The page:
Projector Central researchers and analysts, during tests with the Dell product, found the S500wi produced a 75-inch diagonal image (63 inches wide) sitting only five inches from the screen.

From just two feet, the projector can create an image measuring 100 inches diagonally, according to Dell.

Dell’s latest ultra short-throw projector, along with many others on the market, don’t require the pesky task of calibrating the on-screen image every time the projector is moved, even by a few inches. This can be particularly useful for educators who move projectors around the classroom on carts.

The S500wi, like others in the extreme short-throw category, can create large images from less than a foot away from the screen by reflecting the image off a mirror.

There are, however, new extreme short-throws that avoid the use of mirrors, which experts say can degrade the on-screen image, if only slightly.

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Mitsubishi’s WD380U-EST and XD380U-EST extreme short-throw projectors don’t rely on mirrors to cast a large image from a short space, but instead employ specialty lenses introduced by the company in May.

The newest Mitsubishi line of ultra short-throws requires more space in front of the screen or wall—about two feet instead of the five inches needed for the Dell projector—but the company claims it provides a clearer image for educators and their students.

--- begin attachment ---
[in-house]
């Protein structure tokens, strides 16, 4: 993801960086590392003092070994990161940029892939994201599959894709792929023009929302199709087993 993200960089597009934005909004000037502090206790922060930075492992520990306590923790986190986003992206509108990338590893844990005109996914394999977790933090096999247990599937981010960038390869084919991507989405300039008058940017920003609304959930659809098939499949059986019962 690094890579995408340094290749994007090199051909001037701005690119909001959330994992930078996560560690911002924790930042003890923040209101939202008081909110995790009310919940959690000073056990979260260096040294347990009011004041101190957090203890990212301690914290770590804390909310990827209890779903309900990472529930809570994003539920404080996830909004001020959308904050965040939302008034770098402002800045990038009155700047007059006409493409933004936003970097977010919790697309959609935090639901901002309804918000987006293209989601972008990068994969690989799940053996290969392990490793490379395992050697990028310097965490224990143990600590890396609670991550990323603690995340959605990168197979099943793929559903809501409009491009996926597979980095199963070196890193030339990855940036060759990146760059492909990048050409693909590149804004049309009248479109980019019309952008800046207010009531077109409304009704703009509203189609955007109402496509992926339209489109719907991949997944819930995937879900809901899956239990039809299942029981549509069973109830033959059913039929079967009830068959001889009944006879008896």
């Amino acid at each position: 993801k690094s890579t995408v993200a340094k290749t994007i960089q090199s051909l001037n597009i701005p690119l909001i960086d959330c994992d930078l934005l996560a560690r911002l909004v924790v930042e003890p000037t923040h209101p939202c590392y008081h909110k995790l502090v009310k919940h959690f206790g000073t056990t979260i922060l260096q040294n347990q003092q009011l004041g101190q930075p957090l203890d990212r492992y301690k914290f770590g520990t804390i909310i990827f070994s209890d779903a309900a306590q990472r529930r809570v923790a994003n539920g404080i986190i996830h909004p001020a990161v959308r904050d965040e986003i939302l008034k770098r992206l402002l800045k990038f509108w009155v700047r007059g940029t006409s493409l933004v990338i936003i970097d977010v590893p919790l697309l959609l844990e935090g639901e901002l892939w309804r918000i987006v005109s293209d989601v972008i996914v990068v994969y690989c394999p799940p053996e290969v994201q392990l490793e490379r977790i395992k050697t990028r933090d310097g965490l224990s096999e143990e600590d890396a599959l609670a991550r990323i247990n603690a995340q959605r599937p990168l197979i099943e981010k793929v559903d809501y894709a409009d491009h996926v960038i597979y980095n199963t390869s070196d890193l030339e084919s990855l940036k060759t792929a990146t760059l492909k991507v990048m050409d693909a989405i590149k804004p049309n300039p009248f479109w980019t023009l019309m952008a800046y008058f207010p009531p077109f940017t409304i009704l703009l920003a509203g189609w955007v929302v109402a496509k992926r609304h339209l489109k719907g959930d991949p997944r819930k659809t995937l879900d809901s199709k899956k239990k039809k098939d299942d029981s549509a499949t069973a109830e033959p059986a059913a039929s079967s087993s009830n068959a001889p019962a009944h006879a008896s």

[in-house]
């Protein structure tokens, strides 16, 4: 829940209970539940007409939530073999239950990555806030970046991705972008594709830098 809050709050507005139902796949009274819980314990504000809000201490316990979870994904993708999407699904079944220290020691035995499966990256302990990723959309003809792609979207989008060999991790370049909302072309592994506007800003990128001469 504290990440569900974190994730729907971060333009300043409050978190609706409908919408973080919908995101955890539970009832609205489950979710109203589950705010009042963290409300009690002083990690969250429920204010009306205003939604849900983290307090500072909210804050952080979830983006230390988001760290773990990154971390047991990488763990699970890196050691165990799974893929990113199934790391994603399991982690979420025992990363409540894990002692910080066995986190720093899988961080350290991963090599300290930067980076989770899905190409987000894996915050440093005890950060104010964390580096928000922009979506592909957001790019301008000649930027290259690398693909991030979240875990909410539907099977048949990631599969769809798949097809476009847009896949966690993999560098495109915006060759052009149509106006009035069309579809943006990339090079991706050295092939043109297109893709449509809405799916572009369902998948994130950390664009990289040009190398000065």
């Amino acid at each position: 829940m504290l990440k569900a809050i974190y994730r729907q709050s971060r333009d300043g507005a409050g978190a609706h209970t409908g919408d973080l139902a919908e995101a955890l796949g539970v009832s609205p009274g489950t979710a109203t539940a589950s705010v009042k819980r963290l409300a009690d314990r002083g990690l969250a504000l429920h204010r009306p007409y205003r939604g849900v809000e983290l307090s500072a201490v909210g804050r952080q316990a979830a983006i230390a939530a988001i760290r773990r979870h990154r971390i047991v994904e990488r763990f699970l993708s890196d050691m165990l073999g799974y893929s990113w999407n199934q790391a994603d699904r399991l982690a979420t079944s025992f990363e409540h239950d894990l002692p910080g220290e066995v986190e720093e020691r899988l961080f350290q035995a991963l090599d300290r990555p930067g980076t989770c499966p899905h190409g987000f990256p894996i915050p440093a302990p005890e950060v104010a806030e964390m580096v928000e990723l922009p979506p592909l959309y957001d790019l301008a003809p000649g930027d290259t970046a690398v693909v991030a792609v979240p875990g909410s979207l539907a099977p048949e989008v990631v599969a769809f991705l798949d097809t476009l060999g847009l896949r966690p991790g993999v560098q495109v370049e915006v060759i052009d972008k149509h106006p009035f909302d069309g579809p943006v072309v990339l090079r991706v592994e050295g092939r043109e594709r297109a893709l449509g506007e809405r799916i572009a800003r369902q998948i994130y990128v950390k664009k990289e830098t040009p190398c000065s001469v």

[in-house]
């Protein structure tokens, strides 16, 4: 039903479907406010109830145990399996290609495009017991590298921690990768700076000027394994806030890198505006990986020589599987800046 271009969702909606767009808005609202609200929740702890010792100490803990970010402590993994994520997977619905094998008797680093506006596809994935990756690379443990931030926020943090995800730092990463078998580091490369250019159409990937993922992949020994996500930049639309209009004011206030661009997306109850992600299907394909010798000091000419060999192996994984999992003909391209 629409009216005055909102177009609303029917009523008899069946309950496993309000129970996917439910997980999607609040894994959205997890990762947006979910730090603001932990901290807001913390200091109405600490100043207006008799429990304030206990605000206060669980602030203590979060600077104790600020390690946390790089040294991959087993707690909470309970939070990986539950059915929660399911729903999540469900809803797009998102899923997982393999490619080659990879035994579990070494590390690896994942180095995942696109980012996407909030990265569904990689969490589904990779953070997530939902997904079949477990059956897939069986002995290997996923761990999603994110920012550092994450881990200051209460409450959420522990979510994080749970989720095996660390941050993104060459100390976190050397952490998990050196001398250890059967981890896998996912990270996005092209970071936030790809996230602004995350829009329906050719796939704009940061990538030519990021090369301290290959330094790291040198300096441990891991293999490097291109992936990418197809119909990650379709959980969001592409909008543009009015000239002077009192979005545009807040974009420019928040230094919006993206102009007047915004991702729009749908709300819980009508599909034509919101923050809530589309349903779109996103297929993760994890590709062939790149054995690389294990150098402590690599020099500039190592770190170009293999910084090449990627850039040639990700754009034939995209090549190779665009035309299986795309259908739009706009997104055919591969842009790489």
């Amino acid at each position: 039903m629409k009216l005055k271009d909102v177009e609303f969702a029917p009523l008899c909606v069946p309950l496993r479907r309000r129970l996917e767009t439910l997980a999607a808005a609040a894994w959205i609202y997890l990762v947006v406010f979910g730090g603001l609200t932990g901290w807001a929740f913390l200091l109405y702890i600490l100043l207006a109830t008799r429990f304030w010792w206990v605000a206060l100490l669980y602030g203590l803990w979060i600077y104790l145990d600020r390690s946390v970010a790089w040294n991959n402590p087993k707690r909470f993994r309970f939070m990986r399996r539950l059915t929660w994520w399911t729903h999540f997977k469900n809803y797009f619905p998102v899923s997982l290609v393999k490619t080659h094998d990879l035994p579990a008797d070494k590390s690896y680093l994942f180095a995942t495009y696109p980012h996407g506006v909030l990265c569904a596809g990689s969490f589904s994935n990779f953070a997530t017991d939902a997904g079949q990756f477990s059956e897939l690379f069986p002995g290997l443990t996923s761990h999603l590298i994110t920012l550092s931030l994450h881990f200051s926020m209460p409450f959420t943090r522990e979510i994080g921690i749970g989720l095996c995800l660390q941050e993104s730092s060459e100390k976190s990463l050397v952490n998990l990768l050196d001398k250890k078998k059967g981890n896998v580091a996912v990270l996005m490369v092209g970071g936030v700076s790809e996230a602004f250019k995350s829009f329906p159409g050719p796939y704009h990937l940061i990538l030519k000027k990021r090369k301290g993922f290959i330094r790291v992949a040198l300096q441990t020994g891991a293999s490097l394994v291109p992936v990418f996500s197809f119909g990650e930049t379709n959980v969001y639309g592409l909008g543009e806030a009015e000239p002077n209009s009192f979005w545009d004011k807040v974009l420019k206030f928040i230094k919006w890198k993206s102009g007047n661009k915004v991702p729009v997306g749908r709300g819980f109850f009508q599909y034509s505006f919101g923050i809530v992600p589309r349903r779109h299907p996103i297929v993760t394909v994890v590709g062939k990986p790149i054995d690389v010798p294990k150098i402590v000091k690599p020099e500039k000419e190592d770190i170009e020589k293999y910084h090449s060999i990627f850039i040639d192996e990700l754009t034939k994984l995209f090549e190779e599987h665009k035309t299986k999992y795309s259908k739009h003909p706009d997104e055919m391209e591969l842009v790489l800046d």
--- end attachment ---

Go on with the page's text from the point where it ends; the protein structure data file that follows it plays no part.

“It’s technological prowess that we use to create imaging wonder, not smoke and mirrors,” said Wayne Kozuki, product manager for Mitsubishi Digital Electronics.

Mitsubishi’s latest short-throw machine features a lamp life of up to 6,000 hours if left on “low mode” and a built-in 10-watt speaker, which will work even if the projector is left on standby mode. This would allow professors to save lamp life by shutting down the projector’s visual component without sacrificing audio that could be crucial to a presentation or lecture.

Panasonic’s PT-ST10 is another short-throw projector that needs less than two feet of space to operate. The short-throw projector can be attached to Panasonic’s whiteboard, known as the Panaboard, using an attachment piece stemming from the top of the whiteboard.

Projector Central has a tool that can take the guessing out of projector choices, especially for faculty members unsure which projector to request for their classroom with limited space.

The website’s “Projection Calculator Pro” helps educators understand which machines will fit in the available room space. Using manufacturer-supplied specifics on a range of projectors, Projector Central’s calculator accounts for screen size, room lighting, and—of course—the number of feet a professor has between a projector cart and a screen or wall.

Leading technology companies also have released products made for enhancing short-throw projectors in the classroom.